Findings from other institutional surveys shed further light on Purdue's impact on preparing students for living and working in a diverse, global society. The Cooperative Institutional Research Program (CIRP) Your First College Year Survey (YFCY) [68] examined students' experiences and perceptions related to diversity. At the end of their freshmen year, 94 percent of respondents reported having socialized frequently or occasionally with someone of another racial/ethnic group. With regards to global awareness, results from course evaluations for 20 courses participating in the Study Abroad Summer 2008 program showed that the vast majority of students (97 percent of 199 respondents) agreed or strongly agreed that they are better equipped to deal with inter-cultural issues as a result of their study abroad experiences.

Other assessment results related to preparing the University's students for living and working in a global and diverse society are mixed. For example, results from the 2008 Graduate Student Learning Outcomes Survey (GSLOS) showed over 80 percent of the respondents agreed that interaction with individuals from diverse backgrounds and characteristics is an important part of a college education [69]. Additionally, respondents indicated their Purdue experience improved their ability to interact with diverse groups of people (83 percent) and their ability to understand global issues in society (78 percent). Findings from the 2007 National Survey of Student Engagement (NSSE) showed that just over 50 percent of the freshmen and seniors believed that their experience at the University contributed to their understanding of people of other racial and ethnic backgrounds, and 63 percent of freshmen and 45 percent of seniors believed that Purdue encouraged contact with students from different racial/ethnic backgrounds. Only 40 percent of the students in the Diversity Survey indicated that they were "not concerned" about being discriminated against. Three percent of students in the CIRP YFCY survey reported to have experienced tense, somewhat hostile interactions with people from another racial/ethnic group. Taken together, these results show there is room for improvement in preparing students to live and work in a diverse global society, and a need for further data and analysis to better understand how to accomplish this goal.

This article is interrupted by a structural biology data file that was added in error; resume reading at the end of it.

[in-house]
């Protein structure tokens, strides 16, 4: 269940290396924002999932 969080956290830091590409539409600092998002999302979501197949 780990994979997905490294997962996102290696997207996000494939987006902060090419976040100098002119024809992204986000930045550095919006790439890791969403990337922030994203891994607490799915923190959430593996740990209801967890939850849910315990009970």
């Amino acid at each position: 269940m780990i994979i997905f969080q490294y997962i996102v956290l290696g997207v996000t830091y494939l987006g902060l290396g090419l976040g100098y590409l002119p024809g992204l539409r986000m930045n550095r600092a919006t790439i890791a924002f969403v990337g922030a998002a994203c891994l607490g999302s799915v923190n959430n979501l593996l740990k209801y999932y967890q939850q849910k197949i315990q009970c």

Assessment Results: Preparation for Technological Society